A new study challenges prevalent models of chromosome formation during mitotic cell division. The study compared the dimensions of chromosomes in yeasts and humans and found that not only is the width of chromosomes specific for the species, but within a species, chromosomal arms that are longer, are always wider.
The findings were published in Cell Reports “Chromosome arm length, and a species-specific determinant, define chromosome arm width”. Yasutaka Kakui, PhD, an assistant professor at Waseda University in Japan, Frank Uhlmann, PhD, a scientist at the Francis Crick Institute in the U.K., and Toru Hirota, PhD, chief of experimental pathology at the Japanese Foundation for Cancer Research are the senior authors of the study.
Kakui said, “Our findings would open a novel way to avoid chromosome miscarriage, a probable cause for the formation of cancer cells and/or birth defects such as Down syndrome, through controlling mitotic chromosome structure. This can potentially change medical treatments for cancer therapy and/or fertility treatments.”
Long strands of genomic DNA coil over histone protein scaffolds which supercoil and condense to form chromosomes during cell division. The compaction of threadlike meshes of chromatin into compact chromosomes ensures that genetic material is equally divided among daughter cells. However, the factors that control the shape of chromosomes—the dimensions and degree of DNA condensation—remain enigmatic.
Kakui was intrigued by how genomic DNA is stored within cells. “To expand our knowledge of how cells accurately pass on genetic information to successive generations, we need to understand the molecular basis for chromosome formation,” said Kakui.
Earlier studies showed that condensin, a large protein ring complex, plays a key role in chromosomal compaction during mitosis, by binding at specific sites on DNA and forming loops. Studies also showed that thicker chromosomes are more compact and that the pattern of condensin-binding sites is species-specific. However, the exact role of condensing and condensin-binding sites on DNA in determining chromosomal dimensions was unclear until now.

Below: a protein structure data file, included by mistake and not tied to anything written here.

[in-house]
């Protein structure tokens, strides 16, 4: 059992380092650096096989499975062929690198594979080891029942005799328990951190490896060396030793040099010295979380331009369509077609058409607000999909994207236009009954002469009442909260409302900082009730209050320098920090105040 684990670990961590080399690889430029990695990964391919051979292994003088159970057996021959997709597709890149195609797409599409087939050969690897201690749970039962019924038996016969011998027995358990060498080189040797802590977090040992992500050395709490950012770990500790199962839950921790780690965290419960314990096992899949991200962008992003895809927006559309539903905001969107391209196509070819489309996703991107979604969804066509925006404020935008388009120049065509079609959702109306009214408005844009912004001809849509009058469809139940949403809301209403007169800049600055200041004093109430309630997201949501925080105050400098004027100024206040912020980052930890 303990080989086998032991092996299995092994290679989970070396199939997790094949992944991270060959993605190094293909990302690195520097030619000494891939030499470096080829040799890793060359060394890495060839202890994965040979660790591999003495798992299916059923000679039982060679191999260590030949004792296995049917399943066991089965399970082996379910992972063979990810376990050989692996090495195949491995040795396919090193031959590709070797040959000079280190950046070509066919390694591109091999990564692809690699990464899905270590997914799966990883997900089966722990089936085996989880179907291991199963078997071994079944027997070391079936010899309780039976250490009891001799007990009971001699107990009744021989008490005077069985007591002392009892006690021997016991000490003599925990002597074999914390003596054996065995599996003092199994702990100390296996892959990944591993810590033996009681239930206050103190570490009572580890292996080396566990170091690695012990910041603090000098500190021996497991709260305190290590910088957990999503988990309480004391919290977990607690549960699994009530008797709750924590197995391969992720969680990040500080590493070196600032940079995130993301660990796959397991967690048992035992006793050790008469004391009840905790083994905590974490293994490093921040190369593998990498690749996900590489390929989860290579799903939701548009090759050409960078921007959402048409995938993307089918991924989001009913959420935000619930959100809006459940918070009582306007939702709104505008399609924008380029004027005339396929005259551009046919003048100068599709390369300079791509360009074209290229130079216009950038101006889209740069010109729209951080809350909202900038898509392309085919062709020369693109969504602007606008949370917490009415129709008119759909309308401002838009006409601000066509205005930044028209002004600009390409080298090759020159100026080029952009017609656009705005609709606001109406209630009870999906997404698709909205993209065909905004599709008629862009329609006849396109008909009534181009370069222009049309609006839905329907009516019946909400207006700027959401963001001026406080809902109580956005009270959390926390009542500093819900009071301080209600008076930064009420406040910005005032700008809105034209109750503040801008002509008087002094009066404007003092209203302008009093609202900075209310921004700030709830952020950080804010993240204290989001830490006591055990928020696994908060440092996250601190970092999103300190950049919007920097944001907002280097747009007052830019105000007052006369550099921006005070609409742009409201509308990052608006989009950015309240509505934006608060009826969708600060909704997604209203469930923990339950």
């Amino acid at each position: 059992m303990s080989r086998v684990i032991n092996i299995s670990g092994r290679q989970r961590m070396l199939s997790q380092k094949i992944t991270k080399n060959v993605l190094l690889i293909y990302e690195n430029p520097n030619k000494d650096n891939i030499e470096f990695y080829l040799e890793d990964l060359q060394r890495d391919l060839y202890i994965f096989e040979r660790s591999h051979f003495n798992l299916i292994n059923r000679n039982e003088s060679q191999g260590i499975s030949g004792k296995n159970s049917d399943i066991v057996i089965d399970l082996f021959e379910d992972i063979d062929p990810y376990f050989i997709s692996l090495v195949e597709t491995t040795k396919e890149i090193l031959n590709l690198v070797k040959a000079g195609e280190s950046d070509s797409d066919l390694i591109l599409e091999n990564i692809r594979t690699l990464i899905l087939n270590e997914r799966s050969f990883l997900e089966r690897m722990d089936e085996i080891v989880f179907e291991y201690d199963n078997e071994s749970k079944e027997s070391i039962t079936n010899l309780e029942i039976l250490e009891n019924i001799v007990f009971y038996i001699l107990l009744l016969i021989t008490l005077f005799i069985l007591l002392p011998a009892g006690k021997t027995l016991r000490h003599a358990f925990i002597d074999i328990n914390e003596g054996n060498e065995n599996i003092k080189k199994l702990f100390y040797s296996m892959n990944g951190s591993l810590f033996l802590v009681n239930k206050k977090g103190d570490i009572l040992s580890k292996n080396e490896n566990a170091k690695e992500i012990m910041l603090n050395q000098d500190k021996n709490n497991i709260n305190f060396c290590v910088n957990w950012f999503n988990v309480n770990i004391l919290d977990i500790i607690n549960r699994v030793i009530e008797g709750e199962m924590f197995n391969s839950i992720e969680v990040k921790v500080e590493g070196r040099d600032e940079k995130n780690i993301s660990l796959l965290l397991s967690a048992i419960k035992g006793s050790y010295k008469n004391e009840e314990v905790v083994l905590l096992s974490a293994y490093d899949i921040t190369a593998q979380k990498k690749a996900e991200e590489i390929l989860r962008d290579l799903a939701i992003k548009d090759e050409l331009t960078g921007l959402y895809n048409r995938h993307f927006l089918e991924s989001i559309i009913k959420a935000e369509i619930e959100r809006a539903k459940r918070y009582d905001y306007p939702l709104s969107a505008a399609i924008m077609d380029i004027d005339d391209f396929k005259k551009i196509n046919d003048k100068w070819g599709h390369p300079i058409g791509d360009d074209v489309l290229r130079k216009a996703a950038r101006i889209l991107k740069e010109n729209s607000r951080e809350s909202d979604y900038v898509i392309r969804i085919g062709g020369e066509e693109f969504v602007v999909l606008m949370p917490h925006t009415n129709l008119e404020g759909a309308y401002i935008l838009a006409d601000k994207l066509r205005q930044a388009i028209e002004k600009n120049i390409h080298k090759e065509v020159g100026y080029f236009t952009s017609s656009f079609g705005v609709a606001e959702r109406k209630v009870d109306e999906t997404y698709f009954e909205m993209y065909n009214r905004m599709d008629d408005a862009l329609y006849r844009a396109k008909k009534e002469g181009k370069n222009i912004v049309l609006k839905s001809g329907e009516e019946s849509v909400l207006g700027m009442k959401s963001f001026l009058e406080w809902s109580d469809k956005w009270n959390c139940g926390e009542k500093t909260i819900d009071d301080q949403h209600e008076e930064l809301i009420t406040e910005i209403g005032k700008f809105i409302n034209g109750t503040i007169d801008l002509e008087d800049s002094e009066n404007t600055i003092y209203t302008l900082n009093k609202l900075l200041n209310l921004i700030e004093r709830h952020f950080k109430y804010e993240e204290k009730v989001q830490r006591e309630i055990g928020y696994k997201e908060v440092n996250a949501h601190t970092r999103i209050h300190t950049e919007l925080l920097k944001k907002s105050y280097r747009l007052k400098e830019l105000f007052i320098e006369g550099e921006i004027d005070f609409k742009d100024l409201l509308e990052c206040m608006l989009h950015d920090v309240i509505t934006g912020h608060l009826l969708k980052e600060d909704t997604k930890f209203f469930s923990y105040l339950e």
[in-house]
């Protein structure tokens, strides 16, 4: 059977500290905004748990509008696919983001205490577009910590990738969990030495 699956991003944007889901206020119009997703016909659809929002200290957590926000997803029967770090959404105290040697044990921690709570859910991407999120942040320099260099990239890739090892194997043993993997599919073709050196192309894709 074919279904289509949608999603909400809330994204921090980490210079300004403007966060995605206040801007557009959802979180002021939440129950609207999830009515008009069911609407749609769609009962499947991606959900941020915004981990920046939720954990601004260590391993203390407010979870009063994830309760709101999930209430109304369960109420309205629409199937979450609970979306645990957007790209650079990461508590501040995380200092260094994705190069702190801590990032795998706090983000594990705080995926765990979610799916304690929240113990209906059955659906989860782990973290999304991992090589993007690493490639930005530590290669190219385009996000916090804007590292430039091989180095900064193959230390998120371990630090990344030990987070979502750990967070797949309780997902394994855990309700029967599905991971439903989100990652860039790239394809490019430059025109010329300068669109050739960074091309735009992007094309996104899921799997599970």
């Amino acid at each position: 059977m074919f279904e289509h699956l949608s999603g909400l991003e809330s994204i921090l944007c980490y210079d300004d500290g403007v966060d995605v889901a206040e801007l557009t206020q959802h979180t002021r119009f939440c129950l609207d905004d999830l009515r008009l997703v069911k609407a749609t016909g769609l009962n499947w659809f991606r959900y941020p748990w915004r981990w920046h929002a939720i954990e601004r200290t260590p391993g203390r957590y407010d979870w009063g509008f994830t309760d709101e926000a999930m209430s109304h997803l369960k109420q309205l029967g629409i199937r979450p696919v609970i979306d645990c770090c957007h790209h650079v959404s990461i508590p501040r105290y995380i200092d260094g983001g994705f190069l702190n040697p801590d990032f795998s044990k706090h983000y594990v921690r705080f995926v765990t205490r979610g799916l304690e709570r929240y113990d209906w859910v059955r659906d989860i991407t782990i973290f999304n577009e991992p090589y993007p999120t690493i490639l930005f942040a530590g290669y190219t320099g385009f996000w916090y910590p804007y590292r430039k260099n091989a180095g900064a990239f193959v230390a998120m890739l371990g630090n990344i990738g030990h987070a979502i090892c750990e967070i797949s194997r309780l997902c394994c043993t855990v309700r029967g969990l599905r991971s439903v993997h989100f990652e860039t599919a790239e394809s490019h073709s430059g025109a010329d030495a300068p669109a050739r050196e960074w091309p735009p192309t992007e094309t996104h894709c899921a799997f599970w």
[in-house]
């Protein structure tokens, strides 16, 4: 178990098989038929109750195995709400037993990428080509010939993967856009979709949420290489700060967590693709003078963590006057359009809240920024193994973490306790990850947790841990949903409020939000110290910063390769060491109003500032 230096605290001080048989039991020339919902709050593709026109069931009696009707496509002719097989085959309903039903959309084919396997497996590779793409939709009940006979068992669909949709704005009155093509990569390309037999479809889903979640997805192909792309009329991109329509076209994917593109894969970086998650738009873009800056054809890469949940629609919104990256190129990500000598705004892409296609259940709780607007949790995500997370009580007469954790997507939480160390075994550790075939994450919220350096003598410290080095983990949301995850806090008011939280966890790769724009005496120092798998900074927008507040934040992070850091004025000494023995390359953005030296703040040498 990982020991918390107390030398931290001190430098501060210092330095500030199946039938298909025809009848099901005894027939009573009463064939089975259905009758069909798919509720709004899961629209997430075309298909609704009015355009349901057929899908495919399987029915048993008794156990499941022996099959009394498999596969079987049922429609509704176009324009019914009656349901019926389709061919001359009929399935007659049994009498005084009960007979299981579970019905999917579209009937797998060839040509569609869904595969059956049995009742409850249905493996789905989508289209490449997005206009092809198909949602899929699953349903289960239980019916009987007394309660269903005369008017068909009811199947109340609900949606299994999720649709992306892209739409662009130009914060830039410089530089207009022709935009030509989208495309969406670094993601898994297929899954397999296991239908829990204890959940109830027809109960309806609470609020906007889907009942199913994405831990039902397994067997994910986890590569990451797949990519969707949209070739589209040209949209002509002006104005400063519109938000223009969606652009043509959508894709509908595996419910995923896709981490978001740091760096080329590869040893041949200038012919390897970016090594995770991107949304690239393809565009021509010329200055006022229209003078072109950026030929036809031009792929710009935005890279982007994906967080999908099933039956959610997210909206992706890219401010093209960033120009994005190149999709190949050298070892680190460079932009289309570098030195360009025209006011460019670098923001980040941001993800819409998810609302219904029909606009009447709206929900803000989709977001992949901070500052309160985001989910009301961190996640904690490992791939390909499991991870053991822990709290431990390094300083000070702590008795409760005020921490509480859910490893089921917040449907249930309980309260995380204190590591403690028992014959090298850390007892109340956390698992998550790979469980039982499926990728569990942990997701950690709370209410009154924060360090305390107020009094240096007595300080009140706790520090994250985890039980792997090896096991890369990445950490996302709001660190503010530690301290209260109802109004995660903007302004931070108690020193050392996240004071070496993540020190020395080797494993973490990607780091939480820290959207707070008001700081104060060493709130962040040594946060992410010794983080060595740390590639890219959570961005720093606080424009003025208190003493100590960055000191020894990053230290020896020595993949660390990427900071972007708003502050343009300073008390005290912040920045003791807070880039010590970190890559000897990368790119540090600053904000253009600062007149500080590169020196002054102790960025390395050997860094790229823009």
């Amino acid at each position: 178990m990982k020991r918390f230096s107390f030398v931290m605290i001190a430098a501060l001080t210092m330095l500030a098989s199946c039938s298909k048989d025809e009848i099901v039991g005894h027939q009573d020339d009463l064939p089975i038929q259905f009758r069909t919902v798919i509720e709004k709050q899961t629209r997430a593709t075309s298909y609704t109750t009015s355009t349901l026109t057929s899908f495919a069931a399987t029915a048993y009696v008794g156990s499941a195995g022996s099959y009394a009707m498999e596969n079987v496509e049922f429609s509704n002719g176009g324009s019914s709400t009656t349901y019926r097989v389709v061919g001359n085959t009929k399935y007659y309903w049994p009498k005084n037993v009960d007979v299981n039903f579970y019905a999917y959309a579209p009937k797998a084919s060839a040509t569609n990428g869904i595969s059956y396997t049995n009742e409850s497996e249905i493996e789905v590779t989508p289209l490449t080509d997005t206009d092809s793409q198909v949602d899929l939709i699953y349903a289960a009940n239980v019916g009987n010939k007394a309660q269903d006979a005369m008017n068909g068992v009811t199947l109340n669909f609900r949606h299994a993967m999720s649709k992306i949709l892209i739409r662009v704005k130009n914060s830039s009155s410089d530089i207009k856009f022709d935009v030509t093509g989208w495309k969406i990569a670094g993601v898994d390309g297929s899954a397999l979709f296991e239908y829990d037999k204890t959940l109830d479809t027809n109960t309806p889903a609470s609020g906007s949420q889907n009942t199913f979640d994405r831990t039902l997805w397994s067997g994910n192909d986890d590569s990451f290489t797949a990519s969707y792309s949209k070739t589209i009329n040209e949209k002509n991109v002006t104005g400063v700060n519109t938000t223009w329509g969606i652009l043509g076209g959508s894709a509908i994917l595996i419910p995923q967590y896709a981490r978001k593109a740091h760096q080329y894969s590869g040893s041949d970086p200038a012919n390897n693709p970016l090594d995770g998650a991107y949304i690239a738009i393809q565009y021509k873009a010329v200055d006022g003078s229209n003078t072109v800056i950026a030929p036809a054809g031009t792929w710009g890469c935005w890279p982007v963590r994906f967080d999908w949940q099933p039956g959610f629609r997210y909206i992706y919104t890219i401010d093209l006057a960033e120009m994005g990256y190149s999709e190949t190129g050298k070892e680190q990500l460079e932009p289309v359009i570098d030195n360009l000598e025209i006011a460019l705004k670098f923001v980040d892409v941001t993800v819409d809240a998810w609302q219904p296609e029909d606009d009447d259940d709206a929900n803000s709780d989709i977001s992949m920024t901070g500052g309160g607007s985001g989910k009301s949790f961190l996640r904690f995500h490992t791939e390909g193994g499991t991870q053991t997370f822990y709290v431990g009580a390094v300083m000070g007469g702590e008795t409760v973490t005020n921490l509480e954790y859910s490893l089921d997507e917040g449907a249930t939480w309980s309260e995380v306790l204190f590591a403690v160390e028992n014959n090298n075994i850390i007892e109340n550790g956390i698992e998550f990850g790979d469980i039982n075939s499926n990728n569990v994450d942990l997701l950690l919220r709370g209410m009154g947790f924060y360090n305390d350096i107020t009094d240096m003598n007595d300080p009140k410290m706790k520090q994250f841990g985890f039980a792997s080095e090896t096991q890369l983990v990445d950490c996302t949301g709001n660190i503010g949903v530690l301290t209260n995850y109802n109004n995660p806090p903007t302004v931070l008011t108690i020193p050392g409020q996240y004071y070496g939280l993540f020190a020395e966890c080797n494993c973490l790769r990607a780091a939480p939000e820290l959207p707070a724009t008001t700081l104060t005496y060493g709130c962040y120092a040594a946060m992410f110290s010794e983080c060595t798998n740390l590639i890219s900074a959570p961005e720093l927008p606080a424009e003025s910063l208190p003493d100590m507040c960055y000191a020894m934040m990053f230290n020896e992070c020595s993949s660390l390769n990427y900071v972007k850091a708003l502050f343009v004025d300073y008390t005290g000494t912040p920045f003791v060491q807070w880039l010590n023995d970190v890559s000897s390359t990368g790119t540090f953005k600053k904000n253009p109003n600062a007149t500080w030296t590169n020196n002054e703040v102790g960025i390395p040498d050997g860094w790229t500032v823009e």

The researchers used Hi-C and super-resolution microscopy to analyze the correlation between mitotic chromatin contacts and chromosomal arm length in budding and fission yeasts. They showed that the distance between chromatin contacts is directly proportional to arm length during interphase and mitosis: shorter arms have short-range contacts and longer arms have long-range contacts. Moreover, they showed this correlation was species-specific.
When chromatin contacts are spaced wider apart on DNA, chromatin loops are larger. Both these parameters are indicators of wider chromosomal arms. Based on their studies on yeast species, the authors concluded that within a species, longer chromosomal arms were always wider.
They then extended their study to human cells, to examine the same correlations. “We made the unexpected discovery that longer chromosomal arms are always thicker throughout eukaryotic species, which helps us understand how mitotic chromosomes form during cell divisions,” said Kakui.
“It’s a fascinating result,” said Eric Kramer, PhD, a professor of physics at Bard College. (Kramer was not involved in the current study.) “While many of the protein families involved in chromosome compaction are now known, the way these proteins interact to shape the geometry of chromosome arms remains mysterious. The scaling result, that arm width increases with arm length, is very interesting, and reminiscent of recent work on cross-species comparisons.” In a paper published last year (“Scaling Laws for Mitotic Chromosomes”), Kramer’s team compared chromosome width in vertebrates and flowering plants to demonstrate that DNA content per unit volume is nearly constant and cross-sectional area increases with length.
The current study provides unique insights into mitotic chromosomal structure and compaction mechanisms that open new avenues of research for trisomy syndromes and cancer.